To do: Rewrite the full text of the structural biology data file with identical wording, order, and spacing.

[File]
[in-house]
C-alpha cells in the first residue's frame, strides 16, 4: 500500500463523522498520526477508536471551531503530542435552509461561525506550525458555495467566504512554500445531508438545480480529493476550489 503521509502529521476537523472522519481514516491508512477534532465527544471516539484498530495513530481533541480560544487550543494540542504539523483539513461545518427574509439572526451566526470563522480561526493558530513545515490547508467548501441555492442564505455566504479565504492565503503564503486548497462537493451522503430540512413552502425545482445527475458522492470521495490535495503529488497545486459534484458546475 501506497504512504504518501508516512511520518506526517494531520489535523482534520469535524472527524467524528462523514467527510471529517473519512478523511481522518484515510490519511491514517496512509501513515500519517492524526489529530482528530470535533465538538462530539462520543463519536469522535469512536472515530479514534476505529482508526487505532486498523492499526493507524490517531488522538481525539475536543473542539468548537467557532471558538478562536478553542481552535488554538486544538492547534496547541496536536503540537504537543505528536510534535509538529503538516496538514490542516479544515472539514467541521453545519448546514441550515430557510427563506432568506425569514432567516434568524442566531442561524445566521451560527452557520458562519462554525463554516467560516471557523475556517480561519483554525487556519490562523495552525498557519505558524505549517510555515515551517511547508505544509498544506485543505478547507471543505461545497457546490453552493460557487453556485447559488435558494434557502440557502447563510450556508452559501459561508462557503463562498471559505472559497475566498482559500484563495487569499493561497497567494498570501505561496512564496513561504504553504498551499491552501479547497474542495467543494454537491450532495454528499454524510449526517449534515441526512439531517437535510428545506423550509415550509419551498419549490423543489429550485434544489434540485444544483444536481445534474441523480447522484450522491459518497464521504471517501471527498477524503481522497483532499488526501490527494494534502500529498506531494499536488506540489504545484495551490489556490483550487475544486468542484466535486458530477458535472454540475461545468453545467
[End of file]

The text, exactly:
[in-house]
C-alpha cells in the first residue's frame, strides 16, 4: 500500500463523522498520526477508536471551531503530542435552509461561525506550525458555495467566504512554500445531508438545480480529493476550489 503521509502529521476537523472522519481514516491508512477534532465527544471516539484498530495513530481533541480560544487550543494540542504539523483539513461545518427574509439572526451566526470563522480561526493558530513545515490547508467548501441555492442564505455566504479565504492565503503564503486548497462537493451522503430540512413552502425545482445527475458522492470521495490535495503529488497545486459534484458546475 501506497504512504504518501508516512511520518506526517494531520489535523482534520469535524472527524467524528462523514467527510471529517473519512478523511481522518484515510490519511491514517496512509501513515500519517492524526489529530482528530470535533465538538462530539462520543463519536469522535469512536472515530479514534476505529482508526487505532486498523492499526493507524490517531488522538481525539475536543473542539468548537467557532471558538478562536478553542481552535488554538486544538492547534496547541496536536503540537504537543505528536510534535509538529503538516496538514490542516479544515472539514467541521453545519448546514441550515430557510427563506432568506425569514432567516434568524442566531442561524445566521451560527452557520458562519462554525463554516467560516471557523475556517480561519483554525487556519490562523495552525498557519505558524505549517510555515515551517511547508505544509498544506485543505478547507471543505461545497457546490453552493460557487453556485447559488435558494434557502440557502447563510450556508452559501459561508462557503463562498471559505472559497475566498482559500484563495487569499493561497497567494498570501505561496512564496513561504504553504498551499491552501479547497474542495467543494454537491450532495454528499454524510449526517449534515441526512439531517437535510428545506423550509415550509419551498419549490423543489429550485434544489434540485444544483444536481445534474441523480447522484450522491459518497464521504471517501471527498477524503481522497483532499488526501490527494494534502500529498506531494499536488506540489504545484495551490489556490483550487475544486468542484466535486458530477458535472454540475461545468453545467